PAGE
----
Update: Prints of Richard are available for purchase in my store
Anyone with an interest in printmaking and California landscape probably knows the work of my hero, Tom Killion. His insanely beautiful prints of the coast of California and the high Sierras depict landscapes of delicate beauty, boldness and reverence, executed with amazing skill. It’s almost painful for me to look at my very favorites of his prints.
Last Saturday I was fortunate to have been able to take a woodcarving class from Tom. Save one experiment with an X-acto knife and a block of pine I found in my carport, I’ve worked only with linoleum. It’s hard for me to express how meaningful it was to me to be able to ask questions and learn from someone whose work I’ve admired for so long.
The theory behind linoleum and wood carving is the same: the “white area” (the empty space in the design) is cut out of the block using knives and gouges, until all that is left on the surface of the block is the design you want to print. That surface is then rolled with ink and printed onto paper.
I chose to work in class on a portrait of my friend, master printer Richard Seibert. I started with an illustration I made of Richard, transferring the design to a wooden block.
Above: The wood block I carved, plus some carving tools, lots of wood shavings, and a corner of the original working sketch.
I quickly learned that the biggest difference between the two mediums is that wood has a distinct grain and direction whereas linoleum doesn’t. Carving wood requires patience and concentration to make sure the natural fibers of wood can pull up along the grain and remove part of your design. Richard’s upper eyelid narrowly escaped being shaved off completely when my mind wandered.
I had thought the material would be hard as stone, but with sharp tools I found that it required less strength than carving cold linoleum (or maybe I just need to sharpen my lino tools!) I have been using a certain set of tools to print my own work, so it was great to be able to try out a variety of Tom’s tools to see the difference they made.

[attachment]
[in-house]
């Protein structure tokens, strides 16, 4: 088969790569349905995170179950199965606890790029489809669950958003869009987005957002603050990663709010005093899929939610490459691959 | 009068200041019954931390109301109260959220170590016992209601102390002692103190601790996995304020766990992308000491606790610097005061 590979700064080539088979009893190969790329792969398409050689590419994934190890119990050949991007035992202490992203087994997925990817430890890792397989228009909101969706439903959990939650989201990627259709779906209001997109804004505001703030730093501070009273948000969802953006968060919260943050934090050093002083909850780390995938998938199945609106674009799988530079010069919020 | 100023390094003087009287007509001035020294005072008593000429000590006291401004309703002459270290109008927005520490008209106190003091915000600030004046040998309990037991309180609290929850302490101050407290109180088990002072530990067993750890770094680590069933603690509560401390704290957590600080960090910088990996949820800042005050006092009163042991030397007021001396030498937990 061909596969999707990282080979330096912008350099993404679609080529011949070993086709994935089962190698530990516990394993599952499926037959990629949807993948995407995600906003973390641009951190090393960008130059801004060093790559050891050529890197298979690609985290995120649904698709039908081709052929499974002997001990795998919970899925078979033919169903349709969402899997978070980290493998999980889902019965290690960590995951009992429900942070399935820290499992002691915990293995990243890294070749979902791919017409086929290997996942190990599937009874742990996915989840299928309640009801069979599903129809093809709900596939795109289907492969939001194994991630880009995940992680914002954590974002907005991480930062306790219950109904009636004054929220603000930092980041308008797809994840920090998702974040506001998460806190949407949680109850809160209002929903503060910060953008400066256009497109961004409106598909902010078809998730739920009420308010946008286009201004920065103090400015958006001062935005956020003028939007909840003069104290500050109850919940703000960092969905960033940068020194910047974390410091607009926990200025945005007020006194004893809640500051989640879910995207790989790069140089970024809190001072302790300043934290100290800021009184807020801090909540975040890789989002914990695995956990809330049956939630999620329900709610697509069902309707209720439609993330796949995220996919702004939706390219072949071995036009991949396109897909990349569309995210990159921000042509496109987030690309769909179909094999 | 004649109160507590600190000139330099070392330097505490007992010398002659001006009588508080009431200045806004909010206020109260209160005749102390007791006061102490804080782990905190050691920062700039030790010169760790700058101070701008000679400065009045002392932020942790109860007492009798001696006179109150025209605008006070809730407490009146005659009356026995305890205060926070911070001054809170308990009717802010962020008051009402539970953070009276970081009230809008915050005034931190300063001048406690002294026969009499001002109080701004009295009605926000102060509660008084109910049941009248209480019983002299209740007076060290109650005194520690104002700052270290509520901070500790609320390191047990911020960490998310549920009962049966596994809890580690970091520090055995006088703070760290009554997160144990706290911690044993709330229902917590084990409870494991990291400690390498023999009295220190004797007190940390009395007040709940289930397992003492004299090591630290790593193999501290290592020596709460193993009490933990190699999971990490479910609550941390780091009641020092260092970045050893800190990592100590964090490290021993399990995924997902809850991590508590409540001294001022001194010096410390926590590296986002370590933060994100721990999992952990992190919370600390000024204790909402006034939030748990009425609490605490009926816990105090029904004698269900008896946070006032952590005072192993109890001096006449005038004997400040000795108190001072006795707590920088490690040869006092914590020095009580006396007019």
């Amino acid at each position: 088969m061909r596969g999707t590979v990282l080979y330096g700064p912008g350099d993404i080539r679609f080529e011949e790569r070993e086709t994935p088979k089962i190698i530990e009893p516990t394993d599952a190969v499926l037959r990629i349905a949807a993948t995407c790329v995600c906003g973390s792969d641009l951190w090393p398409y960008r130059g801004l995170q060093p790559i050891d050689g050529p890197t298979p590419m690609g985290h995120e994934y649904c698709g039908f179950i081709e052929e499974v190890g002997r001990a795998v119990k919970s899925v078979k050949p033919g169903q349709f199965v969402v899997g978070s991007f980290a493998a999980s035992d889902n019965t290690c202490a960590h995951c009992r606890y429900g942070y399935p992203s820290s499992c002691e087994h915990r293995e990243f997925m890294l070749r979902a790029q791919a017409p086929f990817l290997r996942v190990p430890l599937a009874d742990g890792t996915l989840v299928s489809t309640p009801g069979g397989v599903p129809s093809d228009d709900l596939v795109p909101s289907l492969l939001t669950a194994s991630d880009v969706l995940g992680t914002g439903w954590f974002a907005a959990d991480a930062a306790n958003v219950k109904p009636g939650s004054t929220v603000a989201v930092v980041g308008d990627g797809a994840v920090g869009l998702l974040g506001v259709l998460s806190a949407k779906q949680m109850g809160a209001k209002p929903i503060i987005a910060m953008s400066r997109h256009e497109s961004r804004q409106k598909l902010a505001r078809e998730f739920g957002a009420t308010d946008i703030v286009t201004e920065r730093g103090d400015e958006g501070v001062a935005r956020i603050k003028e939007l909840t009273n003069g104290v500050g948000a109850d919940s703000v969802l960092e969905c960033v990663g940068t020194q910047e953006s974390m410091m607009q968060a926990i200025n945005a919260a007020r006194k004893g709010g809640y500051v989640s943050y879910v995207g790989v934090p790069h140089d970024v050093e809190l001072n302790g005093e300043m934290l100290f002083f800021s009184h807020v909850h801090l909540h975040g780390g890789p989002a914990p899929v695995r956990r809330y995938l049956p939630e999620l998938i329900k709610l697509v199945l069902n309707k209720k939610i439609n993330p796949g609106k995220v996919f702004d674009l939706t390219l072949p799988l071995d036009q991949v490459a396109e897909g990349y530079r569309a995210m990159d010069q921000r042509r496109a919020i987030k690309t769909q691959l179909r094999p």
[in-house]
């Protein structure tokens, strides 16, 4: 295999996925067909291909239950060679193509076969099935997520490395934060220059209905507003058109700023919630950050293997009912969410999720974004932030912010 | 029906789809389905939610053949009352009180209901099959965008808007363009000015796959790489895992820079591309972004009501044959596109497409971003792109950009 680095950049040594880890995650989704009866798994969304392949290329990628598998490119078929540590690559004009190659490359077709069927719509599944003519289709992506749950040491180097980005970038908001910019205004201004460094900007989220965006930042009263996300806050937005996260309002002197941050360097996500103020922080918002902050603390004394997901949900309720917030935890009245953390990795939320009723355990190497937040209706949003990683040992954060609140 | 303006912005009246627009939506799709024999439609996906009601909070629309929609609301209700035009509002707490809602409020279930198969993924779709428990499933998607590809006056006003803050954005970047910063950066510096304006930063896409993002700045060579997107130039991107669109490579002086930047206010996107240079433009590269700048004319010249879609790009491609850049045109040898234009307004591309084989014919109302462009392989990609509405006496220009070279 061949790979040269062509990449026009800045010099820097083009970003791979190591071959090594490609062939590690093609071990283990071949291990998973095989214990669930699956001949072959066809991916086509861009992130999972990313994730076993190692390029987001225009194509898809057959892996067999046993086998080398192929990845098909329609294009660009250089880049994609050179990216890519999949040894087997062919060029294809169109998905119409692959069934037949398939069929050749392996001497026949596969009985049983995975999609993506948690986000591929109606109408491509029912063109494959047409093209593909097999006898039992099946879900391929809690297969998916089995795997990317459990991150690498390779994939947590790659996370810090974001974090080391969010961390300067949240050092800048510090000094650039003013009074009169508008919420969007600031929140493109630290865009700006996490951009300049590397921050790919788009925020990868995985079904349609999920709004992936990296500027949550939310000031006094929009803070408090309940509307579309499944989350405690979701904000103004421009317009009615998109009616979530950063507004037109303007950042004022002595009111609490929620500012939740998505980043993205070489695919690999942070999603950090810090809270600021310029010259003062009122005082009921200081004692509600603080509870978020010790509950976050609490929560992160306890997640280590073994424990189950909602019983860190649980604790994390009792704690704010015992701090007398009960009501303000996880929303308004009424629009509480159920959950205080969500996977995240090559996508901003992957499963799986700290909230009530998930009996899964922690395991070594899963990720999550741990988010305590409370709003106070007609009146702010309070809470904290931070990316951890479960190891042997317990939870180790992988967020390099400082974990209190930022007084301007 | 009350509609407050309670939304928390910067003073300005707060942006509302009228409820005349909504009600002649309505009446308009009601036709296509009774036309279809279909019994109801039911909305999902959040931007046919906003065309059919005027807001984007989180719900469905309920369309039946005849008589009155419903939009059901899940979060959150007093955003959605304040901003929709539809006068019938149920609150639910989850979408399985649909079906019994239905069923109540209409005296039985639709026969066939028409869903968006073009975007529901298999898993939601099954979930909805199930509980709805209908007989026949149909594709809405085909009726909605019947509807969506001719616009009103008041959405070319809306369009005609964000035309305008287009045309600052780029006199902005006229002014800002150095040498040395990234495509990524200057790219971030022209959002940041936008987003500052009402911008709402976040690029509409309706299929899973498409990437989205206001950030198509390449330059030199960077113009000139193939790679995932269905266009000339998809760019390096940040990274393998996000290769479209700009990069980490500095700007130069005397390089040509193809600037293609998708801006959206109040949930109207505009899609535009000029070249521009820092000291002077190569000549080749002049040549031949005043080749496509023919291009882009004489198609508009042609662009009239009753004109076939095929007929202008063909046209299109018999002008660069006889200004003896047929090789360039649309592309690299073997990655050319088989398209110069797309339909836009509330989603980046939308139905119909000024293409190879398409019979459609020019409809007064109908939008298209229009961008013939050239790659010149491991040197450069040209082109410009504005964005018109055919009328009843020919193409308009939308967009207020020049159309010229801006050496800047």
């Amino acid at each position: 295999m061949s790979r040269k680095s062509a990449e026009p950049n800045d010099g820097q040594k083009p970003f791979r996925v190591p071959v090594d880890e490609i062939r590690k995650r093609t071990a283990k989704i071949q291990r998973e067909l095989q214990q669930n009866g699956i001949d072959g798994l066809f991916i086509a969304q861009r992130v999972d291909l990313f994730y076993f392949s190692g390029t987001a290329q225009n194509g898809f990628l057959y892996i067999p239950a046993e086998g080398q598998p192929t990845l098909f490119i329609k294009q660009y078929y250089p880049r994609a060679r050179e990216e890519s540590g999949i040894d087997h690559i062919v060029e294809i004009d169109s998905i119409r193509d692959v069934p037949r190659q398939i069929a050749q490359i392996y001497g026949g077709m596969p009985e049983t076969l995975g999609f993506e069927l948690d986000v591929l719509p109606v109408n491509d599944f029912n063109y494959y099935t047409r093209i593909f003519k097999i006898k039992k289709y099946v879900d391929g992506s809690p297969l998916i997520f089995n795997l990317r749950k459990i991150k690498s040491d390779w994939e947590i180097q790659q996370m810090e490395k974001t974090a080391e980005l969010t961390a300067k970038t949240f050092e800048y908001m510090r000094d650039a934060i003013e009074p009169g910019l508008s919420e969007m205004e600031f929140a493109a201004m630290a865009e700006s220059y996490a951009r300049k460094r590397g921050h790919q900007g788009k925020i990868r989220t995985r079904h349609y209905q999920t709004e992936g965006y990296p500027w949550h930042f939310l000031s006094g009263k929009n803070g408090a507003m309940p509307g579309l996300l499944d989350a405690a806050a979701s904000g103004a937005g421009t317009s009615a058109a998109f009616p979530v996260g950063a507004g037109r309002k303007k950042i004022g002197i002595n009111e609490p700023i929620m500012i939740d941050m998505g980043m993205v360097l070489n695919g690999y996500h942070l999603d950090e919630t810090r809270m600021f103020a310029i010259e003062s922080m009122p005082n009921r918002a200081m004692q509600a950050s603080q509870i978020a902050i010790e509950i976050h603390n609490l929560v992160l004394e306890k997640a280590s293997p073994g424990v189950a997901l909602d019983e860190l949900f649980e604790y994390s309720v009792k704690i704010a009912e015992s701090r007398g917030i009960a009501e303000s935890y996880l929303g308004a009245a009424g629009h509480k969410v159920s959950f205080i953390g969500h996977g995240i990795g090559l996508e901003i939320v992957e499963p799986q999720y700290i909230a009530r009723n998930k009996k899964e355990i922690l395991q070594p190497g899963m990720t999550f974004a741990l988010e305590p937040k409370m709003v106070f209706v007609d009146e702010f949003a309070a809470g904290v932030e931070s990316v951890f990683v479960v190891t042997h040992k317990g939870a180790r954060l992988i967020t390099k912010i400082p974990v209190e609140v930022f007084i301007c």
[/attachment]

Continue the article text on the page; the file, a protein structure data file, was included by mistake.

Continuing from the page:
Above: A closeup of the carved wood block.
I learned that when you cut away all but a very thin line perpendicular to the grain of the wood, it can begin to fragment and chip away. You can see in the detail above that the line of Richard’s glasses is a little ridged, as some of the wood pulled away when I was carving. It’s not super noticeable in the final print, but it is definitely something I’ll keep in mind for future prints.
Linoleum often shows a color gradient between the surface and the interior, so it’s quite clear where your cuts have been made. Wood doesn’t have that clear distinction. The light in the room wasn’t great, and I think a stronger light would have thrown stronger shadows and helped me figure out where I had made my cuts. I found it was most useful to put my face just a few inches from the block to carve very detailed areas.
Above: The finished wood block, inked and ready to print. The blobs of ink on the lower right and left will not show in the final print because they are on much lower areas of the wood and won’t touch the paper.
We carved for about five hours. By the end I felt very bleary-eyed from staring point-blank at the surface of the wood, but very happy. I am super lucky to have been able to learn from Tom. Learning about the temperament of the material gives me even more respect for the medium and artists who work with it.
Above: The finished print.
Prints are available for purchase at my store.